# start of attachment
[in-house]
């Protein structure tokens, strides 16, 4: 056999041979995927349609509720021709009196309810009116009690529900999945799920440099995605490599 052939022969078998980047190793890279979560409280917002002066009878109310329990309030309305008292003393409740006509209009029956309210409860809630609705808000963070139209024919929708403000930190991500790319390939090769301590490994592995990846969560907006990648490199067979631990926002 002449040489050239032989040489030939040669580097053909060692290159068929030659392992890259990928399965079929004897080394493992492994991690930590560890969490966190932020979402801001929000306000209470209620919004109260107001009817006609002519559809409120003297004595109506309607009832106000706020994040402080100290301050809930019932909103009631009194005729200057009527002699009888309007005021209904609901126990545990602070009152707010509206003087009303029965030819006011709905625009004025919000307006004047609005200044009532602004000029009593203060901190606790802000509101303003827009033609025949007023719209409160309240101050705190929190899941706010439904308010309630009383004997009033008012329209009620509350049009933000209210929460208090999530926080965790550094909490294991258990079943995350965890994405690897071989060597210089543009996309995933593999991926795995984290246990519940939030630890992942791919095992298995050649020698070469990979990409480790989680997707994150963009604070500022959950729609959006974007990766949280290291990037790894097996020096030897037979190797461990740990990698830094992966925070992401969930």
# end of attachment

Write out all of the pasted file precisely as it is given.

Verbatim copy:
[in-house]
């Protein structure tokens, strides 16, 4: 056999041979995927349609509720021709009196309810009116009690529900999945799920440099995605490599 052939022969078998980047190793890279979560409280917002002066009878109310329990309030309305008292003393409740006509209009029956309210409860809630609705808000963070139209024919929708403000930190991500790319390939090769301590490994592995990846969560907006990648490199067979631990926002 002449040489050239032989040489030939040669580097053909060692290159068929030659392992890259990928399965079929004897080394493992492994991690930590560890969490966190932020979402801001929000306000209470209620919004109260107001009817006609002519559809409120003297004595109506309607009832106000706020994040402080100290301050809930019932909103009631009194005729200057009527002699009888309007005021209904609901126990545990602070009152707010509206003087009303029965030819006011709905625009004025919000307006004047609005200044009532602004000029009593203060901190606790802000509101303003827009033609025949007023719209409160309240101050705190929190899941706010439904308010309630009383004997009033008012329209009620509350049009933000209210929460208090999530926080965790550094909490294991258990079943995350965890994405690897071989060597210089543009996309995933593999991926795995984290246990519940939030630890992942791919095992298995050649020698070469990979990409480790989680997707994150963009604070500022959950729609959006974007990766949280290291990037790894097996020096030897037979190797461990740990990698830094992966925070992401969930």